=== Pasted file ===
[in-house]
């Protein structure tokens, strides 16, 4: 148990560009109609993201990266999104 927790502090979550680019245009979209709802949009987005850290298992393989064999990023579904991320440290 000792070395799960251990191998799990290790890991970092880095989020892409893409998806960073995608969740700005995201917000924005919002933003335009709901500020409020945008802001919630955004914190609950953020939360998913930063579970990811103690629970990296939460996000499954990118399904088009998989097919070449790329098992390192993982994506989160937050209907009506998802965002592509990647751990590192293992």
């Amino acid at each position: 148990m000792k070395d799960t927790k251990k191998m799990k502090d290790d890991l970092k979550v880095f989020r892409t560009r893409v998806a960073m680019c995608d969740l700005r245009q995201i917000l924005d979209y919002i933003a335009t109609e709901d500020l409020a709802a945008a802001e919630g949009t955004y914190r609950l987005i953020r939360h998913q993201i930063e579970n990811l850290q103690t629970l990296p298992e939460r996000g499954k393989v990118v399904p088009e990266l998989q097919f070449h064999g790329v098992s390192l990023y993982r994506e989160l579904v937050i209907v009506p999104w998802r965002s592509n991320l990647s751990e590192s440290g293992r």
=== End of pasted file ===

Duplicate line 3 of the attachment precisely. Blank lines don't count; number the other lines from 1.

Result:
């Amino acid at each position: 148990m000792k070395d799960t927790k251990k191998m799990k502090d290790d890991l970092k979550v880095f989020r892409t560009r893409v998806a960073m680019c995608d969740l700005r245009q995201i917000l924005d979209y919002i933003a335009t109609e709901d500020l409020a709802a945008a802001e919630g949009t955004y914190r609950l987005i953020r939360h998913q993201i930063e579970n990811l850290q103690t629970l990296p298992e939460r996000g499954k393989v990118v399904p088009e990266l998989q097919f070449h064999g790329v098992s390192l990023y993982r994506e989160l579904v937050i209907v009506p999104w998802r965002s592509n991320l990647s751990e590192s440290g293992r």